This week a Business Insider article listed St Louis as the fastest-growing startup scene in the US  with 342.7% deal growth in 2015 and 33.02% growth since 2012.  This is great news for a city that  was just shunned by the NFL and publicly insulted by one of its native sons in the process.  St. Louis beat cities like Austin, Boulder, and the NFL franchise cities of Seattle, New York, and San Francisco. How did we get here? When did St. Louis sneak up on the startup scene?

St. Louis’’s success is the product of investments in the community that started a little more than ten years ago.  A few people believed in the talent of St. Louis and the natural byproduct of that top talent: great universities and world-class companies. Through the “Build it and they will come” vision, people and institutions like Bill Danforth, John McDonnell, and WashU built a formidable base of venture funds and support infrastructure for entrepreneurs.  In time, supporting entities like Cortex, Arch Grants, Cultivation Capital, and Capital Innovators blossomed.  From this, entrepreneurs who dreamed of a better way created large notable successes like Square, Express Scripts, and Savvis.

The investment that these visionaries made in St. Louis pales in comparison to the money spent to bring the Rams to St. Louis.  Honestly they probably invested less than the remaining tab St. Louis has to pay after the Rams are long gone.  This comparatively small investment in entrepreneurs has already made a greater impact on the city than a pro football team ever will.  If you understand the power of American innovation, you know the entrepreneur dividend will continue for years to come.

If you live in St. Louis, Kansas City, Cleveland, Nashville, Memphis, etc., there is an important lesson here.  The best way to invest in your city is to invest in your local talent.  The smart, creative people in your town will do a whole lot more to make it great than a sport that is becoming less about great athletes and more about a bunch of rich owners living off a city’s tax base to drive NFL advertising profits.

To illustrate this point, consider the costs associated with bringing the Rams to St. Louis twenty years ago. The Edward Jones Dome, built in 1995, cost taxpayers in St. Louis, St. Louis County, and the State of Missouri $258 million. Using data from the Kauffman Foundation, if that $258 million were invested in entrepreneurs in 1995, the value of that principal investment would now be worth $30.7 billion.  Using Pitchbook data from 1995-2015, we find that the median revenue of companies that have exited in the last twenty years is $33 million and the median revenue multiple at exit is 2.1x. Applying these metrics to the hypothetical $30.7 billion, St. Louis would have $14.6 billion in new company revenue spread out over 443 companies. If we assume that the average revenue per employee at these firms is $200k per year, this equates to a total of 73k new jobs. In contrast, the Rams employed 200 full time employees and each football game’s cumulative economic impact (8 per year) was estimated at $10 million.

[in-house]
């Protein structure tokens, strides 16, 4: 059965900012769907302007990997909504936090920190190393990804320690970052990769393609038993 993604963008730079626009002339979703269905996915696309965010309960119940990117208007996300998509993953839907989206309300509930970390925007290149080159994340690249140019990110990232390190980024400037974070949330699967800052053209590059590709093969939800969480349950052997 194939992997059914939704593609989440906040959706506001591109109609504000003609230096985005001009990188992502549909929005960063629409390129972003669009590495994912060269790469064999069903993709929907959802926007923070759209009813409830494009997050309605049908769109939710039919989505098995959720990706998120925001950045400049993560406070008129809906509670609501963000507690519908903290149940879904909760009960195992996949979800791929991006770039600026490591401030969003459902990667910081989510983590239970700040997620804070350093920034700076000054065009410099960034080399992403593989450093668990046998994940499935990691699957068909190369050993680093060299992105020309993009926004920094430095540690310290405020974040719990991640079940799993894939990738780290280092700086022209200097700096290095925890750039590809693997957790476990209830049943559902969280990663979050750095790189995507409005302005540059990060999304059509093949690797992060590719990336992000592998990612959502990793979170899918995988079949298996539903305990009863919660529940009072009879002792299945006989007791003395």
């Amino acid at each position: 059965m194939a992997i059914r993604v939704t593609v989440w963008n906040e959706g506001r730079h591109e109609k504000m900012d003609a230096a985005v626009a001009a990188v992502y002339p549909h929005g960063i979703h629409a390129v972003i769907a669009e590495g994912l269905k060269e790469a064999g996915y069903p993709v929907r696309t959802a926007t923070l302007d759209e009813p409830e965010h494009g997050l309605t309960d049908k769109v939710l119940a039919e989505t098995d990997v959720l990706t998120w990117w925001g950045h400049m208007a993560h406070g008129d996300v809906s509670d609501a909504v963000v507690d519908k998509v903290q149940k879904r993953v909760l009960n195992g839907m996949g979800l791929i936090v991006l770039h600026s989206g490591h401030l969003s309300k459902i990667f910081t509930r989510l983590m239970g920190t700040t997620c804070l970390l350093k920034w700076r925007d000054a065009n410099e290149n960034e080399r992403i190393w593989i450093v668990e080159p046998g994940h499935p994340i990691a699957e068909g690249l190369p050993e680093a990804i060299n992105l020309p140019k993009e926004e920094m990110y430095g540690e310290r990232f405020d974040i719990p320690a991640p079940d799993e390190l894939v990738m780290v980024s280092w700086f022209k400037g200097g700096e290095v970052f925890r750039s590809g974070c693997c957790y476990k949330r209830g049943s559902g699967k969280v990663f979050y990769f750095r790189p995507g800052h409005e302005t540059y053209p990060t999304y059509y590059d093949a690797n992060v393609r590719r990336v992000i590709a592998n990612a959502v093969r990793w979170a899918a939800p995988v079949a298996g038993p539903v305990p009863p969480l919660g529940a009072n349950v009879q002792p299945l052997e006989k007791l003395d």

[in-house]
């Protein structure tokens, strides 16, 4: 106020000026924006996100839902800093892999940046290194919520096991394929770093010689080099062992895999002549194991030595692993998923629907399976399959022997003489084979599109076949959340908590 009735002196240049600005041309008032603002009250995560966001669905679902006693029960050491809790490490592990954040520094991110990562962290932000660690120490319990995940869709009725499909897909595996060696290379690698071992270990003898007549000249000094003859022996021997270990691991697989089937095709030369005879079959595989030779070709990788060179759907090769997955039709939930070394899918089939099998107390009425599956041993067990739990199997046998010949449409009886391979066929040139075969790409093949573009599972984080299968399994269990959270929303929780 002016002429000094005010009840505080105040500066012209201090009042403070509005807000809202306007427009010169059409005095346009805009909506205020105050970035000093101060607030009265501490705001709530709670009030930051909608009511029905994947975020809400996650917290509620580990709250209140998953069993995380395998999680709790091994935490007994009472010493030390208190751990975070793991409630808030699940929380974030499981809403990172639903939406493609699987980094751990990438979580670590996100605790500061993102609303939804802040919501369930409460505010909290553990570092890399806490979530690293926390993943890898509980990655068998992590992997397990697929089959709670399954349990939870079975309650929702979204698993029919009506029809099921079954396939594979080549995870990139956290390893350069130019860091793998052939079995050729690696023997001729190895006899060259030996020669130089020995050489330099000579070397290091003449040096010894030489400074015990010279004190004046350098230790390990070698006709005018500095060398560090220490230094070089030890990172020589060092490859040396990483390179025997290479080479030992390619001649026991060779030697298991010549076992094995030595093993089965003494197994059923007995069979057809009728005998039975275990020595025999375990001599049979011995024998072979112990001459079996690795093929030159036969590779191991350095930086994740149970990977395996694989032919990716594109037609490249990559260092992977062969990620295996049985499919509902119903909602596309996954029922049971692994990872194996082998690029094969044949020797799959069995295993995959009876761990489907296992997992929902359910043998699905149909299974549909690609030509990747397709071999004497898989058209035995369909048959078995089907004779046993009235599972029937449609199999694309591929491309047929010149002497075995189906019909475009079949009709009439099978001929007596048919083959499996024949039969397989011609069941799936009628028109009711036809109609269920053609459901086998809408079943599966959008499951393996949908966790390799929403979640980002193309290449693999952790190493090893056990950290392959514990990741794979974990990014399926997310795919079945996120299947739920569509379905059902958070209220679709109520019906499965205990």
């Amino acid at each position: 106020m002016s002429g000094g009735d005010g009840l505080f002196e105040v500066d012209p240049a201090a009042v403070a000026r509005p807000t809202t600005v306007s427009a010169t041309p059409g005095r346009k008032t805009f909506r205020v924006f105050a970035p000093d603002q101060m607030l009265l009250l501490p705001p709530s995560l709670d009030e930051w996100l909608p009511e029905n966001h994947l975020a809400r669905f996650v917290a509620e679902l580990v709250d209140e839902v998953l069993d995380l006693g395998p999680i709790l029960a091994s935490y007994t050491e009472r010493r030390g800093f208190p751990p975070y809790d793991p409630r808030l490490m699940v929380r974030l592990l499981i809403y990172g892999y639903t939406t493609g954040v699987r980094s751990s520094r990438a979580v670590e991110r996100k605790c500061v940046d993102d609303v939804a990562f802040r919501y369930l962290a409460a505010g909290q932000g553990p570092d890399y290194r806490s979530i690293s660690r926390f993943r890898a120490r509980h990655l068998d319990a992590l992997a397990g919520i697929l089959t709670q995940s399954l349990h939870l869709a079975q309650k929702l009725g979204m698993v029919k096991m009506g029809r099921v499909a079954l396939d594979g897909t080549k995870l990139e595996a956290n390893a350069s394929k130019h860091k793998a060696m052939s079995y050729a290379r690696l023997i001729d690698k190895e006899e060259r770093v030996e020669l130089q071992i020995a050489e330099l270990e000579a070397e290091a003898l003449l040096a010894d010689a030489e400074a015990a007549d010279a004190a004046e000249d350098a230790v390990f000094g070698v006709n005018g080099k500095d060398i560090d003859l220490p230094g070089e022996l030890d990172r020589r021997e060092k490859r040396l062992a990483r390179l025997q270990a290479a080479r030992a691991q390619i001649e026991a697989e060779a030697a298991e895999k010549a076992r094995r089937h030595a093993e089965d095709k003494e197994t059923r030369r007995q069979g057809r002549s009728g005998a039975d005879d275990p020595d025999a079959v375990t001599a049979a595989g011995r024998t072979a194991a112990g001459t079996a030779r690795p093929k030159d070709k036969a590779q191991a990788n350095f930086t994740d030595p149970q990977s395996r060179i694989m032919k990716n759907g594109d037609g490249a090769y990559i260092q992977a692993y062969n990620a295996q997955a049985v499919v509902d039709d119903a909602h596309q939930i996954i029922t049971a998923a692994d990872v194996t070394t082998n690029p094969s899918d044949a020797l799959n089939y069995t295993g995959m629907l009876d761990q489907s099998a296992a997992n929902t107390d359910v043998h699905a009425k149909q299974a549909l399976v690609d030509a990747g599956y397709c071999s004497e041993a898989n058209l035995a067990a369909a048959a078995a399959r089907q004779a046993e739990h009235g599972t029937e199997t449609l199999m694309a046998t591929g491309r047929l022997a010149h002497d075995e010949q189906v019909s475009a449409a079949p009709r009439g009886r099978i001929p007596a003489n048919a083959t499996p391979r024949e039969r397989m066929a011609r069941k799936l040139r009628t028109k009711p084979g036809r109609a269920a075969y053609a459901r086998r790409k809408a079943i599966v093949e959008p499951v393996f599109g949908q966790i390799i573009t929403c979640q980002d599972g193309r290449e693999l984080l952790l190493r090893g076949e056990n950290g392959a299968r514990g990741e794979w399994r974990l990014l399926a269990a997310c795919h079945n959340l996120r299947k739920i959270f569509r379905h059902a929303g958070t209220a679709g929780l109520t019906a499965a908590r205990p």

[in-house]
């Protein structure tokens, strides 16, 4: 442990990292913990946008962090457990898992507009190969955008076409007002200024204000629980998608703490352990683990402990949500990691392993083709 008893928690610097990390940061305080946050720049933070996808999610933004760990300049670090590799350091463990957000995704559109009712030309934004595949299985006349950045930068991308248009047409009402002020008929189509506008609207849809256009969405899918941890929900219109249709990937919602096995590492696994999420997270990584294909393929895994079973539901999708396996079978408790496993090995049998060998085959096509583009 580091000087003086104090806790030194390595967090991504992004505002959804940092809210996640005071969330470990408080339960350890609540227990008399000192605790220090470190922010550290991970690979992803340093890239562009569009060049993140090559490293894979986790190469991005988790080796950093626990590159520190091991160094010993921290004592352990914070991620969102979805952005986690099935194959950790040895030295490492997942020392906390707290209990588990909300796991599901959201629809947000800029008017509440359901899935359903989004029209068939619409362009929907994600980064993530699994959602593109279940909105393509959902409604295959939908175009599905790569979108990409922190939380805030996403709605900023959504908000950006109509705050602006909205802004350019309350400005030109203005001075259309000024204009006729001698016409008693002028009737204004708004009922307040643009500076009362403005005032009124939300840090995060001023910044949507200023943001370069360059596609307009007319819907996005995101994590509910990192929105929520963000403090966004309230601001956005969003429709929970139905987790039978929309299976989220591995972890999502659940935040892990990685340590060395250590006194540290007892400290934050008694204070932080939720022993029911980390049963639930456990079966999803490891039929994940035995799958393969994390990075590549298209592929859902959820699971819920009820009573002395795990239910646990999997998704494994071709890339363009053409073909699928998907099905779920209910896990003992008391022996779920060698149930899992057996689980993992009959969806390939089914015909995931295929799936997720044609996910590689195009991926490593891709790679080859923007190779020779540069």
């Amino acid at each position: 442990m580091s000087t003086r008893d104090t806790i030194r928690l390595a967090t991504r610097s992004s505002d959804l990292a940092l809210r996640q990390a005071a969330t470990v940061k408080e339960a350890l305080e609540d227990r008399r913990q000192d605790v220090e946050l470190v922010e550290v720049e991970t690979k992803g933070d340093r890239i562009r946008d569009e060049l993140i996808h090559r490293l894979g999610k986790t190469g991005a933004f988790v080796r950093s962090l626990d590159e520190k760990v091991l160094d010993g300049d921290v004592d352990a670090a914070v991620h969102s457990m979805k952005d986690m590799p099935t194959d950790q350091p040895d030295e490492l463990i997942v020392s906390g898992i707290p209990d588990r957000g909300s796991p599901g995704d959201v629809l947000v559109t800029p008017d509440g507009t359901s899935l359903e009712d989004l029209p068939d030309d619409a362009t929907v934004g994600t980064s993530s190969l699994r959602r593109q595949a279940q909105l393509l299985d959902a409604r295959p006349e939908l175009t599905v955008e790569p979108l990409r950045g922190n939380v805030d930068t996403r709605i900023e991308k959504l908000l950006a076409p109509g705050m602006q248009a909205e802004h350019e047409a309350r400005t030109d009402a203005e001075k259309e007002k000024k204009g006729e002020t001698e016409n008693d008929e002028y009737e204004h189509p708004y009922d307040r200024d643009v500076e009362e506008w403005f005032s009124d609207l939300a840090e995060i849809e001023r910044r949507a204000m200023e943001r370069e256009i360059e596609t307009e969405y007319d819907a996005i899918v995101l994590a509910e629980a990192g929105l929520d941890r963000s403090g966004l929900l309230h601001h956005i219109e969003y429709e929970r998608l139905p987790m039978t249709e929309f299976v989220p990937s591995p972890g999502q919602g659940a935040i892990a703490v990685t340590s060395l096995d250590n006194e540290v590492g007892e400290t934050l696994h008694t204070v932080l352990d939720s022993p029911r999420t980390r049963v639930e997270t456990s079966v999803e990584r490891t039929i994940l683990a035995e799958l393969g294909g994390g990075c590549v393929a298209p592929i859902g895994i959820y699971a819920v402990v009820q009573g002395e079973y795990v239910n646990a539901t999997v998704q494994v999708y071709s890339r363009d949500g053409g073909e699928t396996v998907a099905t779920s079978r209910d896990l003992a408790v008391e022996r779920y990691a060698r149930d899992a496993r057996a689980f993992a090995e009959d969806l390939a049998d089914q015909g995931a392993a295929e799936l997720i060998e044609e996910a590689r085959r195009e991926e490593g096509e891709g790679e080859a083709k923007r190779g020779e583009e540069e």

Every great city in the midwest must learn from St. Louis’s struggles.  Worried about your city?  Worried about lack of jobs?  Want to improve your region’s economy?  Investing more in area startups is the only place to start.

Until now, investing in entrepreneurs was hard.  It took a lot of time to find companies, figure out who to trust, and sort through the complexity.  An investor then needed to write a $100k investment check into each company.  Even if you are well off, it was too hard, which is why only 3% of accredited investorsnationwide ever invested in startups.

iSelect fixes all of this.  iSelect sorts through hundreds of emerging companies, across the midwest, finding the 2.5% that are worthy of investment.  iSelect partners with regional venture capital firms to build the companies.  With iSelect individuals invest as little as $50k, spreading that investment across 10 or more companies, diversifying risk.  If you earn an individual income of over $200k per year, a joint income of over $300k, or have a net worth not including your home of over $1 million, iSelect might make sense for you.

Economics aside, I did love it when the Ram’s won the super bowl.  If St. Louis wants that civic pride, lets invest in our entrepreneurs first, build a wildly successful regional economy, and let some emergent rich entrepreneur just buy a team with petty cash.   More broadly, I will take great pride when iSelect helps Kansas City, Cleveland, Austin, Denver, Fayetteville, New Orleans, Atlanta, etc beat St. Louis as the next high growth startup city.  All it takes is a few local investors in a few short years to transform the landscape.

Source: Entrepreneurs Transform Cities, Not Football | Carter Williams | LinkedIn